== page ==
Bargecarib Incorporated, Plaintiff-appellant, v. Offshore Supply Ships Incorporated, in Personam; the M/vsovereign, Her Engines, Tackle, Apparel, Etc., Inrem; Defendants-appellees,global Towing, L.l.c., Claimant-appellee, 168 F.3d 227 (5th Cir. 1999)Annotate this Case
Rehearing Denied March 31, 1999
Cecil L. Solomon, Ford C. Thanheiser, Billings & Solomon, Houston, TX, for Plaintiff-Appellant.
Edward H. Arnold, III, Philip A. Franco, Adams & Reese, New Orleans, LA, for Defendant-Appellee.
Michael R. C. Riess, House, Kingsmill, Riess & Seabolt, New Orleans, LA, Shannon S. Peters, House, Golden, Houston, TX, for Claimant-Appellee.
Appeal from the United States District Court for the Southern District of Texas.
Before HIGGINBOTHAM, DUHE and DeMOSS, Circuit Judges.
DUHE, Circuit Judge:
BargeCarib Inc. ("BargeCarib") filed a complaint in rem against the M/V Sovereign ("Sovereign") and in personam against the Sovereign's owner Offshore Supply Ships Inc. ("Offshore"), alleging breach of a time charter. The Sovereign was arrested, then released after subsequent proceedings when the district court concluded Offshore did not breach the charter. BargeCarib appeals the order vacating seizure and denying return of the vessel. Because Offshore breached the charter, we reverse the order vacating seizure, and remand to the district court for further proceedings. We lack authority to compel return of the vessel. Global Towing, LLC ("Global"), which purchased the Sovereign from Offshore during the duration of the charter and owned the Sovereign at the time of seizure, moved for damages, sanctions, costs, attorneys' fees and other expenses under Federal Rules of Appellate Procedure 38 and 39, and Federal Rule of Civil Procedure 11. We deny Global's motion.
On August 15, 1996, BargeCarib executed a time charter agreement ("Charter") with Offshore. Offshore's vessel the Sovereign would tow BargeCarib's ocean-going barge LaurieKristie for a period of one year with an option to extend for one year. The Charter permitted Offshore to substitute a similar vessel of comparable power at anytime, subject to BargeCarib's approval, which could not be unreasonably withheld.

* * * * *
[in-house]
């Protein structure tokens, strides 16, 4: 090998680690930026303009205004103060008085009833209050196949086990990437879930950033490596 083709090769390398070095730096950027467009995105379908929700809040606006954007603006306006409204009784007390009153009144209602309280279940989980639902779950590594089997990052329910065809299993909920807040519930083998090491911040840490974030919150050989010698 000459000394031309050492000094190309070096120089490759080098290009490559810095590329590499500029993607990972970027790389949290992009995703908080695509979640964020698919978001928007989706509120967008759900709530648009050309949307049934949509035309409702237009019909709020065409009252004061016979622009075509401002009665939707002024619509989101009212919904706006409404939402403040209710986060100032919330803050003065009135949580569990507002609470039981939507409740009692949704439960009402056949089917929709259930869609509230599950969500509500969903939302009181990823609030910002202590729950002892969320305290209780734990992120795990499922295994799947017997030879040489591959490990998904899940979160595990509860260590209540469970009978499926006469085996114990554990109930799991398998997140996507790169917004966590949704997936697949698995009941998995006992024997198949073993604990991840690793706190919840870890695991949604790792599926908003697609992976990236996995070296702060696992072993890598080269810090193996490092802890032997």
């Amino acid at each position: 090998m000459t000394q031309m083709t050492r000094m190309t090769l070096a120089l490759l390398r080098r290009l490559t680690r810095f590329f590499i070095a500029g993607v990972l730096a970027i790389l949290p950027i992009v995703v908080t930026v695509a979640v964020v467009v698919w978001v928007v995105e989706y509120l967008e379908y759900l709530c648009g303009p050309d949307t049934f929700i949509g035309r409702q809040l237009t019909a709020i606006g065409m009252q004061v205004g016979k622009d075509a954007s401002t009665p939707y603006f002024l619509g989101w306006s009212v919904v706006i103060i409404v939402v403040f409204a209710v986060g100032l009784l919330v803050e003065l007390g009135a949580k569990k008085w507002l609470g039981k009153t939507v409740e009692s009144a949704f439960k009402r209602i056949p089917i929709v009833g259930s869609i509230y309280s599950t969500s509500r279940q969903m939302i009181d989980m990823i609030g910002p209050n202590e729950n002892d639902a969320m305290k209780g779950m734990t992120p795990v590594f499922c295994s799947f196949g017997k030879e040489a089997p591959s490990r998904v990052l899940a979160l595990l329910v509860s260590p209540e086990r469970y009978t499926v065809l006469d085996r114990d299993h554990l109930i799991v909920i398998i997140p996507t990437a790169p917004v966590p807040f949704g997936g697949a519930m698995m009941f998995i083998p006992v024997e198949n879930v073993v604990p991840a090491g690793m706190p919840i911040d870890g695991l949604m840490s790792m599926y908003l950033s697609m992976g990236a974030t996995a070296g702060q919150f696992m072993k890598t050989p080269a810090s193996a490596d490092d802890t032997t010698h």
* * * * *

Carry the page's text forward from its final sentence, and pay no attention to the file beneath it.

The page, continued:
On May 20, 1997, Global bought the Sovereign from Offshore while the vessel was at sea under the time charter, and informed BargeCarib of the purchase. Offshore and Global entered into an agreement permitting the Sovereign to complete its then current voyage.
On June 19, Raymond Ledoux of Offshore confirmed the sale of the Sovereign, and met with David Kay of BargeCarib to discuss substitute vessels. In early July, Offshore proposed several substitute vessels. BargeCarib objected to these vessels and stated that it would not release Offshore from the Charter unless Offshore substituted an acceptable vessel. On July 7, Offshore informed BargeCarib that the Sovereign would make BargeCarib's next scheduled voyage. During the week of July 10, Global also informed BargeCarib that the Sovereign would make the next voyage. In reliance on these assurances, Kay ordered the LaurieKristie fully loaded.
On July 9-10, BargeCarib contacted Hillman of Global and requested that the voyage commence. Global refused to order the Sovereign to commence unless BargeCarib agreed to release the Sovereign from any further obligations under the Charter.
On July 10, BargeCarib filed a Verified Complaint alleging that Offshore breached the Charter and asserting a maritime lien on the vessel to secure the performance of the Charter.1 The complaint asserted an in rem claim against the Sovereign and an in personam claim against Offshore. The magistrate judge granted a Writ of Seizure, and the U.S. Marshal arrested the Sovereign. Offshore filed an emergency motion to vacate the arrest, and Global filed various motions, including an emergency motion to vacate the arrest and dismiss BargeCarib's complaint.